Custlr is bringing custom-to-wear to the masses
TAILORING IN MALAYSIA has just gotten just a bit more high-tech. A local app has been developed to improve the user experience of online retail consumers and help them discover a better-fitting garments without the extra costs.
The Custlr app will digitize the traditional garment buying experience: users can access an advanced fitting algorithm that will customize their measurements accurately and without a physical visit to a store. Custlr was designed with the intention to offer a couture-like experience to customers without couture-pricing.
“The problem with purchasing online is that often times, some part of the clothing doesn’t fit you as it should be. Good quality tailor-to-made apparel are generally expensive, especially if you purchase from high fashion brand retailers,” Custlr CEO and director Daniel Chua said in a statement
“With our in-house ready-to-patent algorithm, we eliminate this uncertainty, while offering you customizability to suit exactly what you want at an affordable price.” Chua said.
Through the app, consumers will be connected with a tailor who will produce the company’s products. Custlr “crowdsources” these skills from groups of unemployed individuals with the necessary skills, and housewives. These individuals will be given further training in not only measuring, but the actual work of tailoring.
By working through non-professional tailors, Custlr is able to pull down prices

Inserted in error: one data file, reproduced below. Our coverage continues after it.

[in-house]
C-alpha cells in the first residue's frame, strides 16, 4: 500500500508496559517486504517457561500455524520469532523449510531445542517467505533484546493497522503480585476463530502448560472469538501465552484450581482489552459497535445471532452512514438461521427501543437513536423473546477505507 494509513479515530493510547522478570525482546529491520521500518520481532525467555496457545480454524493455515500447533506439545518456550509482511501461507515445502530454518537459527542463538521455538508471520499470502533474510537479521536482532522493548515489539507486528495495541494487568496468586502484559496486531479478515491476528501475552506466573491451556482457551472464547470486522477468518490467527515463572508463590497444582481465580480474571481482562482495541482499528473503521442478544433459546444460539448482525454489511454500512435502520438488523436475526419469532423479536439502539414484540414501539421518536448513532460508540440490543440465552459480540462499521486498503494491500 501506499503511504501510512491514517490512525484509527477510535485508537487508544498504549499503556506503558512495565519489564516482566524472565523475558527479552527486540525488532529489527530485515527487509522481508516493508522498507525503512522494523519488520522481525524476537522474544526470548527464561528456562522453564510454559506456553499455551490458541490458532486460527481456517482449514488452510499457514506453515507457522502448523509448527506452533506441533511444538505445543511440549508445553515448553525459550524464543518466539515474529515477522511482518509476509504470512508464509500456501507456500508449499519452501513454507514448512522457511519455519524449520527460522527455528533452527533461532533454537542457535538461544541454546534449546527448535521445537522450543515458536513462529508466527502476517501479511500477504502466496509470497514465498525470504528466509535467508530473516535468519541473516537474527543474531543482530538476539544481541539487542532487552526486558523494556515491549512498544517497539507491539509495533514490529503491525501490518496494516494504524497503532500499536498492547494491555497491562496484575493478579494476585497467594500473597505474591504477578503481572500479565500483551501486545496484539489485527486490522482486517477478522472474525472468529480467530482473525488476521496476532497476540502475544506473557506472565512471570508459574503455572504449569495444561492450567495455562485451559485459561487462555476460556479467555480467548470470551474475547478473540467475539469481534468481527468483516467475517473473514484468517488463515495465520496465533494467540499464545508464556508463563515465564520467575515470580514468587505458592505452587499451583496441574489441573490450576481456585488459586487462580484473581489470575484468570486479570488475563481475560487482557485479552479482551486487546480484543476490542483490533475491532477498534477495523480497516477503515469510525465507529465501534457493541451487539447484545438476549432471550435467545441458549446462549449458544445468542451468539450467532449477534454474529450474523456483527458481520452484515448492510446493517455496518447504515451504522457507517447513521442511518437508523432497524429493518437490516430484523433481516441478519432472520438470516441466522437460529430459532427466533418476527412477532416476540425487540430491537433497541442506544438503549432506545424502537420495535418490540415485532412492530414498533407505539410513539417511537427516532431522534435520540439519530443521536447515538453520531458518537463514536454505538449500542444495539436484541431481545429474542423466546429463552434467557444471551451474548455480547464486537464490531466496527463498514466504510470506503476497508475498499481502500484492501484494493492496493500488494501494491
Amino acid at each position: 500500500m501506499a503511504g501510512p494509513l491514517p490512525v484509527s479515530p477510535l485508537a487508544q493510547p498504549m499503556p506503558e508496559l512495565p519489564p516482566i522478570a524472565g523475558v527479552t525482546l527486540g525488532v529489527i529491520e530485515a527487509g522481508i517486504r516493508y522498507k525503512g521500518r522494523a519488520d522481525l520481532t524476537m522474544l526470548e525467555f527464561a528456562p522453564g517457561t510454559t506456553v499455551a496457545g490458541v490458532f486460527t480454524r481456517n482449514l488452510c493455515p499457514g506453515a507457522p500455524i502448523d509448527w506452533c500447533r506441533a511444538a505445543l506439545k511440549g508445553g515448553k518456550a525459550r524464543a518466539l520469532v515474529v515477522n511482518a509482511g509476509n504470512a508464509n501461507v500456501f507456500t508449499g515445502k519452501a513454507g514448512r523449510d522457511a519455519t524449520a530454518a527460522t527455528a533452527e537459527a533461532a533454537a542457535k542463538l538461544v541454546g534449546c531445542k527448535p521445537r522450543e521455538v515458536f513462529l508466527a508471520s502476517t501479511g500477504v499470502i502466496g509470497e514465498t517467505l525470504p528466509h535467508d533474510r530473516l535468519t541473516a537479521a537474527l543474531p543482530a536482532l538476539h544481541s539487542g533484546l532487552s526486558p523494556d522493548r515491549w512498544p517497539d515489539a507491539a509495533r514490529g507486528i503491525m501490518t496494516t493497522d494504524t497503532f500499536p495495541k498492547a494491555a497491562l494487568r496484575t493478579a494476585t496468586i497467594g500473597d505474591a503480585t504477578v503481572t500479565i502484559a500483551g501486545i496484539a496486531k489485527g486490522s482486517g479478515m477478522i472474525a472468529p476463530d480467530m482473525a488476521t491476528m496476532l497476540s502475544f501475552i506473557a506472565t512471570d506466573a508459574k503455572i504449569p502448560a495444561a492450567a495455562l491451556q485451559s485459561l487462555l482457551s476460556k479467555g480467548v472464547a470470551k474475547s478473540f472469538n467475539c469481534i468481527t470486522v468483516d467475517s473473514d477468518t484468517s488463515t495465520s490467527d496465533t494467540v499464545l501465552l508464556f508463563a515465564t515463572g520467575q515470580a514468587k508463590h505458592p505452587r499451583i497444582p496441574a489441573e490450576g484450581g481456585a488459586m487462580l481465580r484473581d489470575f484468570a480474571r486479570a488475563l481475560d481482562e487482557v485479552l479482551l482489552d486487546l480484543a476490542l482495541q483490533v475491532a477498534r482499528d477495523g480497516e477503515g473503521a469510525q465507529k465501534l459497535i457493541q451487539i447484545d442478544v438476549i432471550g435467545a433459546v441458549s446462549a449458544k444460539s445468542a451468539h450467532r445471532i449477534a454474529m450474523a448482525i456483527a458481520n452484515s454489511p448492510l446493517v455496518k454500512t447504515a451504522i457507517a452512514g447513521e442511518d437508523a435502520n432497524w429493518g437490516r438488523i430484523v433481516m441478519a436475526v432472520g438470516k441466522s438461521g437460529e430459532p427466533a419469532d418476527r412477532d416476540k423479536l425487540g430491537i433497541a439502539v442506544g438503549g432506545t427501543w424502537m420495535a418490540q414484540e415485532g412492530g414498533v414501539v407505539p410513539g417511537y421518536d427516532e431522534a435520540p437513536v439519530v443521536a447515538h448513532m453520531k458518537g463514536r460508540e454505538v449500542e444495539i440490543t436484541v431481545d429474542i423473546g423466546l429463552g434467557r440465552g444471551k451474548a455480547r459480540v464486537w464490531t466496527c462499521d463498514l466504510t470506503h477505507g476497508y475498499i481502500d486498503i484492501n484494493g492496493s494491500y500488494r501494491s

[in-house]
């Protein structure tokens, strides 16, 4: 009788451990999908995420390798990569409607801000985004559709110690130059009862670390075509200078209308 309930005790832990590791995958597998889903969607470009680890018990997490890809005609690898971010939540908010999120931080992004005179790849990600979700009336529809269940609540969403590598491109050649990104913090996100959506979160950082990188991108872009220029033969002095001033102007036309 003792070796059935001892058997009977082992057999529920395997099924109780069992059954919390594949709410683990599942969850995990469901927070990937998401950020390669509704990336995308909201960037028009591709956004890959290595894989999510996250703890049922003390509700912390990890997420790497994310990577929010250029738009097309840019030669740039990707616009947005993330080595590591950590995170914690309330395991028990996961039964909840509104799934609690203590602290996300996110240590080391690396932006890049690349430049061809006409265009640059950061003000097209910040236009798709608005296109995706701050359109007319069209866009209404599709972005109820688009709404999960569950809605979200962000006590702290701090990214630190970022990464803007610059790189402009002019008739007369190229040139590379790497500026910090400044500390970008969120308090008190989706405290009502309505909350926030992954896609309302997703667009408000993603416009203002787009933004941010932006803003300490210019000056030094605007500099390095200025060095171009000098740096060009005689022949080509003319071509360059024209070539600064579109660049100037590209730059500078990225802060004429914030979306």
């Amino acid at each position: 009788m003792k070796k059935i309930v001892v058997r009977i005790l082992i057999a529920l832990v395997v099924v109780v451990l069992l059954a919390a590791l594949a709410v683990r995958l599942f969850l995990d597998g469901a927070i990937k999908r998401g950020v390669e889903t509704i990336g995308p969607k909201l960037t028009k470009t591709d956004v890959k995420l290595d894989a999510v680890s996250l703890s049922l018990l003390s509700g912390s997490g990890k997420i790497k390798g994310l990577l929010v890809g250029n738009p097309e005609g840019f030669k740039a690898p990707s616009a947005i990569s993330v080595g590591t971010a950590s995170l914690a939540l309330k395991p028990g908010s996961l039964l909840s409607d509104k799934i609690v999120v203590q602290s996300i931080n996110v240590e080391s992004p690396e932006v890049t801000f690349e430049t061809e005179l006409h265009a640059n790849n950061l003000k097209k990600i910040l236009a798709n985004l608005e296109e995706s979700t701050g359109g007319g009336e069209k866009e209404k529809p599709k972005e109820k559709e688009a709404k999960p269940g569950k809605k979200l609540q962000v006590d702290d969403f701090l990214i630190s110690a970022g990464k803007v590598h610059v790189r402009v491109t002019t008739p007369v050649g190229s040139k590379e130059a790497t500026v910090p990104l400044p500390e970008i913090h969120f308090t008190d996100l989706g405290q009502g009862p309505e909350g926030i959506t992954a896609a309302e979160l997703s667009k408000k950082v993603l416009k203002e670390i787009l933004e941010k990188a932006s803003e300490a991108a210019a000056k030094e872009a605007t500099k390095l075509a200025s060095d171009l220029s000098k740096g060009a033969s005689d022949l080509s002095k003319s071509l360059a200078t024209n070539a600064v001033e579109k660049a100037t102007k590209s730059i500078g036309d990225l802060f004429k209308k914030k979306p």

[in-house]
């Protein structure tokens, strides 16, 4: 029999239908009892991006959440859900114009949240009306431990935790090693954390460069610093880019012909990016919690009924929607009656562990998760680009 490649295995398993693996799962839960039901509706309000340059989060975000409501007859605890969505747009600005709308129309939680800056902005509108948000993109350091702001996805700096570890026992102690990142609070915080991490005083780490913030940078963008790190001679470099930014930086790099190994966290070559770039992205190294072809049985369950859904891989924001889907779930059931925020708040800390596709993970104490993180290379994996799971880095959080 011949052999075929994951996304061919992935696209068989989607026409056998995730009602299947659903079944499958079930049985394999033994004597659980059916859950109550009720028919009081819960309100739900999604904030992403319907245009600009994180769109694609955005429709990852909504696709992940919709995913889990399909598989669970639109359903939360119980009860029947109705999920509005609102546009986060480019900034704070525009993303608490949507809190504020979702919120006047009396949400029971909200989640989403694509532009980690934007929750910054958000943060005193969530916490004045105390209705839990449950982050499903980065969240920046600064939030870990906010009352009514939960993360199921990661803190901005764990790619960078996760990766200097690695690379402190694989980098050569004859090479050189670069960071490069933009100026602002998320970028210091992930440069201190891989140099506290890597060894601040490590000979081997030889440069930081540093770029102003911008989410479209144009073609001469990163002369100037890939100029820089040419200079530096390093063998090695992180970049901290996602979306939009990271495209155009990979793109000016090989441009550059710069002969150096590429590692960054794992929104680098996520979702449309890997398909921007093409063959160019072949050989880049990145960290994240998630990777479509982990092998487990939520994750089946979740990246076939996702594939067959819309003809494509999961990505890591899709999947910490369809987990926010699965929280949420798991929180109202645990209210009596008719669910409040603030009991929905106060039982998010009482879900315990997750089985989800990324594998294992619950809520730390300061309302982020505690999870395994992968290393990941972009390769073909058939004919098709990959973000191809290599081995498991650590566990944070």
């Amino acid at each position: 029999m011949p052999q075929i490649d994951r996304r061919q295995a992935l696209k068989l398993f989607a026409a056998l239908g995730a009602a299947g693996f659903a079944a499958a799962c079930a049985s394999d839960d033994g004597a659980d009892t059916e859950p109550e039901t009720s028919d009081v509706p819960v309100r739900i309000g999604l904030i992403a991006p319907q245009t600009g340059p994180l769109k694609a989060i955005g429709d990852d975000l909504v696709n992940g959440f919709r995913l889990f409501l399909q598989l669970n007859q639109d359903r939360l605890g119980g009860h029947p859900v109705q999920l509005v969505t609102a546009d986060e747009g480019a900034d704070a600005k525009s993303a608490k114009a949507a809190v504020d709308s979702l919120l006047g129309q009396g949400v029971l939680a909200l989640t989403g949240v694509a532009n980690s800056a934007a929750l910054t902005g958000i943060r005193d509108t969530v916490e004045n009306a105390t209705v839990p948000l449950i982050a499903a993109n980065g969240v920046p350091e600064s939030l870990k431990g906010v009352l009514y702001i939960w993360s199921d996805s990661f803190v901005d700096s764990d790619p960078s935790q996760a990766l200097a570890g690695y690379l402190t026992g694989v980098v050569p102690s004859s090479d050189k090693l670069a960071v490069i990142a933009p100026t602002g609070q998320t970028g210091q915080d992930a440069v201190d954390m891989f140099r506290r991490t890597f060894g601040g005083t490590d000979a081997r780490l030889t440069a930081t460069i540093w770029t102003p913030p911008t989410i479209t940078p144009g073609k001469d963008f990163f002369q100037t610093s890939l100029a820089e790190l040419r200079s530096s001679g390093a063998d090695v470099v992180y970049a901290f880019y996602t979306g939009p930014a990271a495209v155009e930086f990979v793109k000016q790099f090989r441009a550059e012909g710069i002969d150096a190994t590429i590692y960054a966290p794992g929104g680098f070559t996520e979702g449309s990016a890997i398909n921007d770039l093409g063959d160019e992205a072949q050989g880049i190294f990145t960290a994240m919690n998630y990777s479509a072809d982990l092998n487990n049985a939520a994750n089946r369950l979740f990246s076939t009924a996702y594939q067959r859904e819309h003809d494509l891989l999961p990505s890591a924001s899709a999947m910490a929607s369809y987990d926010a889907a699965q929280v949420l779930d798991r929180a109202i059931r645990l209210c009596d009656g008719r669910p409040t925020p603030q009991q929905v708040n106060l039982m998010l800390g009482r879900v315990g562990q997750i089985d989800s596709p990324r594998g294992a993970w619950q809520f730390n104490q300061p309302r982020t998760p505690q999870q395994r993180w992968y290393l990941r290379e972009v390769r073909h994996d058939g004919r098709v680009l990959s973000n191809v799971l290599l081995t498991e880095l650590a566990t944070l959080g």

According to the North American retailer, Sal Lauretta, custom dress shirts could typically run up to costs between US$150 to US$500. Those prices will likely be even higher in Asia, where these types of garments may be imported or factory-made fashion is more widely available. In comparison, a look at Custlr’s app indicated that shirts typically run at RM79.90 per shirt.
Chua said that he started developing the app when he realized that the option to buy ready-to-wear garments that fit well and didn’t cost the sun and moon were still missing from the marketplace.
The app works off various proprietary softwares and equations that are able to measure a customer’s precise measurements through their “A4 fit algorithm” – which works off photographs comparing customers’ bodies against a sheet of paper – or a “Custom Measurements” feature, into which customers will be prompted to input their details.
“With Custlr, we have developed a new ecosystem that offers convenience in purchasing fitting clothing,” Chua said.
“We saw an increasing demand and have decided to extend an opportunity to the community and personal tailors to become entrepreneurs and skilled tailors.”
The app represents one of the latest developments in fashion technology, where innovators are trying to disrupt how consumers access and experience retail. Fashion corporations have been exploring the boundaries of how garments can be produced and how value can be added for consumers.
Retailers have collaborated with celebrities, art museums and haute couture designers to produce new works, while also implementing store-side technologies such as virtual and augmented reality tech that can enhance consumers’ fitting experience.
Others have taken more innovative routes to enhancing the store experience such as Adidas, who launched an in-store project called “Knight for You” back in March this year. The project challenged the conventional wisdom of how the fashion supply chain works by allowing customers to buy custom sweaters made on an in-store machine.
Custlr could help challenge and transform the way consumers today shop by bringing them better fitting fashion for lower costs, and could potentially find an audience among established retailers who could include such services into their own businesses.
The app is currently available on Android operating systems, while iOS and web browser versions are in the works.